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Sources of Biological Aeroallergens
|Allergy and Allergy Like Health Conditions - Aeroallergens and Irritants|
Sources of Biological Aeroallergens/Irritants
By Dr Sharyn Martin (PhD) March 2010
Exposure to aeroallergens can in sensitive and atopic people produce symptoms such as sneezing, congested nose, cough, itchy eyes, nose and throat, and watering eyes. They can also exacerbate asthma producing symptoms such as cough, wheeze and shortness of breath. Other symptoms produced following exposure to aeroallergens are fatigue, headache, hoarseness of voice and insomnia.
There are many different moulds and allergens in the home as well as the outdoor that can cause allergic rhinitis or exacerbate asthma symptoms. Variables that have an effect on the severity of allergic rhinitis or asthma in the home include
• House age and condition
• Type and condition of heating and cooling systems
• Air flow
• Indoor tobacco use
• Hygiene habits
For inhaled allergens, the size of the particle determines its ability to penetrate into the airways. Small particles (2.5 microns or less) can penetrate deep into the lungs producing immune reactions symptoms in the lower respiratory tract – e.g. asthma. Larger particles (10 – 100 microns) are deposited higher up in the airways and produce symptoms in the upper respiratory tract – e.g. rhinitis, conjunctivitis. Particles between these (2.5 to 10 microns) tend to be deposited in the trachea-bronchial area.
Microscopic mites that live indoors and feed off human skin scales and produce allergen particles greater than 10uM (similar to pollen). Their waste products, which are proteins, actually provoke the allergic reaction.
Location: Indoors . Particularly in temperate and humid climates. House dust mites live in bedding, upholstered furniture, and carpets, thrive in summer and die in winter.
Allergy/Health States Major allergens associated with asthma and most common cause of perennial allergic rhinitis, conjunctivitis
The allergens are relatively large and derived from the saliva, faecal material, secretions & dead bodies of cockroaches.
Location: Indoors. In all areas of the house, anywhere there is warmth and a food supply. Attracted to human food and waste
Allergy/Health States Asthma, Rhinitis, conjunctivitis
Allergens on the fur & skin, and in saliva and urine.
• Allergens can remain on carpet and furniture for 4 to 6 weeks
• Allergens can also be transferred while patting the animal.
• Allergies to animals can take 2 years or more to develop and may not decrease until 6 months or more after ending contact with the animal.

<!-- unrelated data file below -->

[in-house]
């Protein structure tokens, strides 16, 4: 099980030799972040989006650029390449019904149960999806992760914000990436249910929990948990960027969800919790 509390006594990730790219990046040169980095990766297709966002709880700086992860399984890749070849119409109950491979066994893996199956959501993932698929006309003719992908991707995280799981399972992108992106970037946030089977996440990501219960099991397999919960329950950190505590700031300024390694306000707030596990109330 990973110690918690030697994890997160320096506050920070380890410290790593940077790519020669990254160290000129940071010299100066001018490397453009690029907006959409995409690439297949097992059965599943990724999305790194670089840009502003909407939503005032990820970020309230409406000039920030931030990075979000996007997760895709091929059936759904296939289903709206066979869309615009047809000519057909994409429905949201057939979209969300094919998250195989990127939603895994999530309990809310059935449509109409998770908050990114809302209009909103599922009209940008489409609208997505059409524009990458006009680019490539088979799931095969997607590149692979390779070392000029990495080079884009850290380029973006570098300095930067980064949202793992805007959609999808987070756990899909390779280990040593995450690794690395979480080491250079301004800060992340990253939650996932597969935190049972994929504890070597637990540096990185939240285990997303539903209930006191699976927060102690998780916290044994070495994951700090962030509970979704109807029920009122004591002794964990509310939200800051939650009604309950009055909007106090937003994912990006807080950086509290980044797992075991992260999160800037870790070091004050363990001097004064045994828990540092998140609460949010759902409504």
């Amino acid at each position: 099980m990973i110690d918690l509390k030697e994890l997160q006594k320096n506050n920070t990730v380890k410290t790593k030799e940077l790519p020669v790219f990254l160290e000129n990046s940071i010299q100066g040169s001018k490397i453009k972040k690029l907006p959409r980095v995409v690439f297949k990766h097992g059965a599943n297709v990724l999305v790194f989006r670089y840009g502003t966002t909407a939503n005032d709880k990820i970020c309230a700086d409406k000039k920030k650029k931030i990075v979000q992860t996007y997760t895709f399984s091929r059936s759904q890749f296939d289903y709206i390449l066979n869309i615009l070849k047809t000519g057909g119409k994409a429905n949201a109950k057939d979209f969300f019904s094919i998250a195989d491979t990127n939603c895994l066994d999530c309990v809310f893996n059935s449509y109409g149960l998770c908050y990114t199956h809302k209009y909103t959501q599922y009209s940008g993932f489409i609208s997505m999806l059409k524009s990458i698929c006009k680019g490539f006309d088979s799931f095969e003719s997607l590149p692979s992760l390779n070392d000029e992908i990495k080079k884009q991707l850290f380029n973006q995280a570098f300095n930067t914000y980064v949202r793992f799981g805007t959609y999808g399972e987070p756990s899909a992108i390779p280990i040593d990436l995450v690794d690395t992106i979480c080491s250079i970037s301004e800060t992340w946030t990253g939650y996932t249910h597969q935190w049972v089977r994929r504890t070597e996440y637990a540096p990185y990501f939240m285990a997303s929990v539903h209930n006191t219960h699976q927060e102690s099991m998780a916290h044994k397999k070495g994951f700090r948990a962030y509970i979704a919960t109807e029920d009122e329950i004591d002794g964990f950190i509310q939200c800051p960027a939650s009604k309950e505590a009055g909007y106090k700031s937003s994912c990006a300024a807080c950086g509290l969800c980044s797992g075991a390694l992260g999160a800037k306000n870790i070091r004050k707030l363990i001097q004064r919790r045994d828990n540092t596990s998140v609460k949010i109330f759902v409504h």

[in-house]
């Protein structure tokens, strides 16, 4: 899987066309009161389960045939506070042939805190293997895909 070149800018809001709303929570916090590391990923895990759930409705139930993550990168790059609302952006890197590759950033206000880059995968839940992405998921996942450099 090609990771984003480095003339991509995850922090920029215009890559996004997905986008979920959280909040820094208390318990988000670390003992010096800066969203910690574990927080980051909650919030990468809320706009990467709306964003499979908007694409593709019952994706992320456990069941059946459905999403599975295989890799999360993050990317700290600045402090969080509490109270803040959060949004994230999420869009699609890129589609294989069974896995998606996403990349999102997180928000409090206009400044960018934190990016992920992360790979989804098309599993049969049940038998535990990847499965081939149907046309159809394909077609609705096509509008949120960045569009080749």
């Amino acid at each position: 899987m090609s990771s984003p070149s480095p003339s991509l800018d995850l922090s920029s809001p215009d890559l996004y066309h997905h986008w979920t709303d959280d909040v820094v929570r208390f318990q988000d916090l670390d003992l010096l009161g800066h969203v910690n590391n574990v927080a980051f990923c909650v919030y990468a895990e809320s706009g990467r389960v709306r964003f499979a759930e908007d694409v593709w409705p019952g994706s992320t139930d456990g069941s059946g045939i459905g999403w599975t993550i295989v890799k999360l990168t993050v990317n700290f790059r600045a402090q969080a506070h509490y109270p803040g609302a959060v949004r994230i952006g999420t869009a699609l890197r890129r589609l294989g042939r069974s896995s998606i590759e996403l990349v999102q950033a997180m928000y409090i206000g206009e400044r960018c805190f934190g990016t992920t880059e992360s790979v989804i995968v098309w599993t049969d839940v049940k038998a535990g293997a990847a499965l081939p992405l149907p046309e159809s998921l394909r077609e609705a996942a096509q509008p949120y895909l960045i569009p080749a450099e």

Allergy/Health States: Asthma, Rhinitis, conjunctivitis
Moulds and Fungus:
Moulds belong to the fungus family. They are made of many cells (hyphae) and reproduce by producing spores that provoke the allergic reaction.
Location: Indoor and Outdoor. Moulds & fungi can be found wherever there is moisture, oxygen, and a source of nutrients. Various types occur Perennially (year round) and Seasonally.
Indoor: damp areas – closets, bathrooms, refrigerator drip trays, garbage bins, mattress, upholstery on furniture, foam pillows
Outdoor: compost, rotting logs, leaves, grains, certain grasses and weeds
Allergy/Health States: Allergic rhinitis, Asthma
In a small number of susceptible people, mould allergy symptoms can be elicited or worsened by eating foods such as some cheeses, mushrooms and foods with yeast
Small, light dry pollen grains that are easily transported on the wind. Produced by trees, grasses, weeds. E.g. ragweed pollen.
Location: Indoor and Outdoor
The ASCIA website http://www.allergy.org.au/content/category/3/48/241/ Provides information about the Allergenic Pollen plants, and what times of the year the plants usually flower all over Australia.
Allergy/Health States: Allergic rhinitis, conjunctivitis, asthma
House Dust Aeroallergens
Location: Indoor. Perennial and Seasonal for pollen
House dust containing Dust Mite allergens, Cockroach allergens, Dander from animals, Cotton lint, feathers, stuffing materials, Bacteria, pollen
Allergy/Health States: Triggers asthma, Rhinitis, Sinusitis
For more information on allergic diseases and the prevention of allergic reactions to aeroallergens please visit the following sites. These sites also provide ways of reducing these allergens in the home.
ASCIA website http://www.allergy.org.au/content/category/3/48/241/ Provides information about the Allergenic Pollen plants, and what times of the year the plants usually flower all over Australia.
Asthma Foundation www.asthmaaustralia.org.au
National Institute of Allergy and Infectious diseases http://www.niaid.nih.gov/
World Allergy Association www.worldallergy.org
RPAH allergy clinic www.sswahs.nsw.gov.au/rpa/allergy/
National Asthma Council of Australia http://www.nationalasthma.org.au/content/view/460/632/#ar
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Last Updated (Friday, 07 October 2011 23:25)